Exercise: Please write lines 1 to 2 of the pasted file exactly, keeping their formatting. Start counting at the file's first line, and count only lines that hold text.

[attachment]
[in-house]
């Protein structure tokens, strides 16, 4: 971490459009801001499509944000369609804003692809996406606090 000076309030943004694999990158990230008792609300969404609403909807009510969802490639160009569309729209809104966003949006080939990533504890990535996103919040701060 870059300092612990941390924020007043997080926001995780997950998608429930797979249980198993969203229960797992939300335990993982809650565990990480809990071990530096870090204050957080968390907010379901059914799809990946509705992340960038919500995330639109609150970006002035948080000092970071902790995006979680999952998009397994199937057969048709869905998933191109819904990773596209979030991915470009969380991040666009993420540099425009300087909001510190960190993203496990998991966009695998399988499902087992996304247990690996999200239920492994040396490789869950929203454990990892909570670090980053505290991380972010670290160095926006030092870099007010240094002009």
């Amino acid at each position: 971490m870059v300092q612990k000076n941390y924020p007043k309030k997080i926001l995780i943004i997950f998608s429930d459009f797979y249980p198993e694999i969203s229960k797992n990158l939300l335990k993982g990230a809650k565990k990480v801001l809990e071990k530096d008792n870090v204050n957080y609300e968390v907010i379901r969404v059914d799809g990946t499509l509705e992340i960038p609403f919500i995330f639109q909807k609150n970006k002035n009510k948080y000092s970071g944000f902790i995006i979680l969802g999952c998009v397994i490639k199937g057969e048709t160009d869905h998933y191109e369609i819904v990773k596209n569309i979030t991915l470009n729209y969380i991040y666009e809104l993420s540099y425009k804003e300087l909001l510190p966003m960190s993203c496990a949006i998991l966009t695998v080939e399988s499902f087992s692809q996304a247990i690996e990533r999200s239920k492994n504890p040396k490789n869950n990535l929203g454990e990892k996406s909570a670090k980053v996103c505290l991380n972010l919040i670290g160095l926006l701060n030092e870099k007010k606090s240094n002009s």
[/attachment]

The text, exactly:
[in-house]
């Protein structure tokens, strides 16, 4: 971490459009801001499509944000369609804003692809996406606090 000076309030943004694999990158990230008792609300969404609403909807009510969802490639160009569309729209809104966003949006080939990533504890990535996103919040701060 870059300092612990941390924020007043997080926001995780997950998608429930797979249980198993969203229960797992939300335990993982809650565990990480809990071990530096870090204050957080968390907010379901059914799809990946509705992340960038919500995330639109609150970006002035948080000092970071902790995006979680999952998009397994199937057969048709869905998933191109819904990773596209979030991915470009969380991040666009993420540099425009300087909001510190960190993203496990998991966009695998399988499902087992996304247990690996999200239920492994040396490789869950929203454990990892909570670090980053505290991380972010670290160095926006030092870099007010240094002009």